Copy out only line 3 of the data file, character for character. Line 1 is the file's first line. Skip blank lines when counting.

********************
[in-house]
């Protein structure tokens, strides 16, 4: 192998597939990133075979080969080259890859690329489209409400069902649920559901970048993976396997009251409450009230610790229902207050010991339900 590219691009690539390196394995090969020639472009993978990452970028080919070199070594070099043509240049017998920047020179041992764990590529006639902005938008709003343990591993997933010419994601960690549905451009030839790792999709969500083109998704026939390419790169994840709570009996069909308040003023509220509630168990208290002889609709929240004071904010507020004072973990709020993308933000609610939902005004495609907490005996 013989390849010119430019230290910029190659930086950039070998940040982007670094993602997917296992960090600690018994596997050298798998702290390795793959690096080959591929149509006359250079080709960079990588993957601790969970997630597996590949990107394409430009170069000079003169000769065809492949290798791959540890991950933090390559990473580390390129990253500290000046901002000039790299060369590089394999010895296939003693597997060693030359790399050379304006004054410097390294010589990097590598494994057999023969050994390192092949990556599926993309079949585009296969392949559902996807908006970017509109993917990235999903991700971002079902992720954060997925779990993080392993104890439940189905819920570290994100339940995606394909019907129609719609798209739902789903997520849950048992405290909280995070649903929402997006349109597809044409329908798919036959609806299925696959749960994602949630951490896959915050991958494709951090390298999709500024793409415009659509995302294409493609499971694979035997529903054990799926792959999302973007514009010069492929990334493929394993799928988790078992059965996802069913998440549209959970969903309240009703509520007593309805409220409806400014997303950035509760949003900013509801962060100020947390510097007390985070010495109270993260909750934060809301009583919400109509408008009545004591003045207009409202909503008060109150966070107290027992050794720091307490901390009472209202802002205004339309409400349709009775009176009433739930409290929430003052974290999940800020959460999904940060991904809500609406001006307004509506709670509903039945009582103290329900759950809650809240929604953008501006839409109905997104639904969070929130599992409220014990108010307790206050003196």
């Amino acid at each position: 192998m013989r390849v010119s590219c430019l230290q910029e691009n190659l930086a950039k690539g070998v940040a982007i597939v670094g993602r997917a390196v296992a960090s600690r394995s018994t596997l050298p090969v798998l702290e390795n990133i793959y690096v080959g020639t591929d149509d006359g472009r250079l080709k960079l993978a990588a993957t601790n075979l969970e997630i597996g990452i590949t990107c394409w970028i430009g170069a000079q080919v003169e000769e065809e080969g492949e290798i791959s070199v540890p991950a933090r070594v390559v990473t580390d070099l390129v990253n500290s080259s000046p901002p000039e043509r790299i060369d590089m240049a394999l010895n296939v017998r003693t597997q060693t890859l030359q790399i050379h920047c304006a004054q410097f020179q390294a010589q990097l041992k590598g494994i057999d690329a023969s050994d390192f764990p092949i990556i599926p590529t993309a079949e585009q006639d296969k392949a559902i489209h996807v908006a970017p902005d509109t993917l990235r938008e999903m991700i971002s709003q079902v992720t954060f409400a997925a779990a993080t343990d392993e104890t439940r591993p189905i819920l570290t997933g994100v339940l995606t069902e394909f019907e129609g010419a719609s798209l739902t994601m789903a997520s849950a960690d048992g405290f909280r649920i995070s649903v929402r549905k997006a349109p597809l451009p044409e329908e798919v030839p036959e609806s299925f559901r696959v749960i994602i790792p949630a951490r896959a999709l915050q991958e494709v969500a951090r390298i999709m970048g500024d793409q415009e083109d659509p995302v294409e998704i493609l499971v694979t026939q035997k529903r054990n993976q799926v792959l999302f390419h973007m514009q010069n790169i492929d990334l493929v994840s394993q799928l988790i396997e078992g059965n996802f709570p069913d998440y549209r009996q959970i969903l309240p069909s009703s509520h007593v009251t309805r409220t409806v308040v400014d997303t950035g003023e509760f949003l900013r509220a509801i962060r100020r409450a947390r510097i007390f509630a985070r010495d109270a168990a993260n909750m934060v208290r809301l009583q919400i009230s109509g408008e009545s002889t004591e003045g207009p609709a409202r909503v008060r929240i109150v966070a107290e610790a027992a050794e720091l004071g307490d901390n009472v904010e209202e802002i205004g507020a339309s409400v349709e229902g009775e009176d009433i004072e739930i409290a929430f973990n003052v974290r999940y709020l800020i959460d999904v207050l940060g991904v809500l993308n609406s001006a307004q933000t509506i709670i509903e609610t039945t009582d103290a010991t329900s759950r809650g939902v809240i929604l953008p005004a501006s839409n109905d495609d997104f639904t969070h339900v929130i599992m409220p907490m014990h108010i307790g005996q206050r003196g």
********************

């Amino acid at each position: 192998m013989r390849v010119s590219c430019l230290q910029e691009n190659l930086a950039k690539g070998v940040a982007i597939v670094g993602r997917a390196v296992a960090s600690r394995s018994t596997l050298p090969v798998l702290e390795n990133i793959y690096v080959g020639t591929d149509d006359g472009r250079l080709k960079l993978a990588a993957t601790n075979l969970e997630i597996g990452i590949t990107c394409w970028i430009g170069a000079q080919v003169e000769e065809e080969g492949e290798i791959s070199v540890p991950a933090r070594v390559v990473t580390d070099l390129v990253n500290s080259s000046p901002p000039e043509r790299i060369d590089m240049a394999l010895n296939v017998r003693t597997q060693t890859l030359q790399i050379h920047c304006a004054q410097f020179q390294a010589q990097l041992k590598g494994i057999d690329a023969s050994d390192f764990p092949i990556i599926p590529t993309a079949e585009q006639d296969k392949a559902i489209h996807v908006a970017p902005d509109t993917l990235r938008e999903m991700i971002s709003q079902v992720t954060f409400a997925a779990a993080t343990d392993e104890t439940r591993p189905i819920l570290t997933g994100v339940l995606t069902e394909f019907e129609g010419a719609s798209l739902t994601m789903a997520s849950a960690d048992g405290f909280r649920i995070s649903v929402r549905k997006a349109p597809l451009p044409e329908e798919v030839p036959e609806s299925f559901r696959v749960i994602i790792p949630a951490r896959a999709l915050q991958e494709v969500a951090r390298i999709m970048g500024d793409q415009e083109d659509p995302v294409e998704i493609l499971v694979t026939q035997k529903r054990n993976q799926v792959l999302f390419h973007m514009q010069n790169i492929d990334l493929v994840s394993q799928l988790i396997e078992g059965n996802f709570p069913d998440y549209r009996q959970i969903l309240p069909s009703s509520h007593v009251t309805r409220t409806v308040v400014d997303t950035g003023e509760f949003l900013r509220a509801i962060r100020r409450a947390r510097i007390f509630a985070r010495d109270a168990a993260n909750m934060v208290r809301l009583q919400i009230s109509g408008e009545s002889t004591e003045g207009p609709a409202r909503v008060r929240i109150v966070a107290e610790a027992a050794e720091l004071g307490d901390n009472v904010e209202e802002i205004g507020a339309s409400v349709e229902g009775e009176d009433i004072e739930i409290a929430f973990n003052v974290r999940y709020l800020i959460d999904v207050l940060g991904v809500l993308n609406s001006a307004q933000t509506i709670i509903e609610t039945t009582d103290a010991t329900s759950r809650g939902v809240i929604l953008p005004a501006s839409n109905d495609d997104f639904t969070h339900v929130i599992m409220p907490m014990h108010i307790g005996q206050r003196g």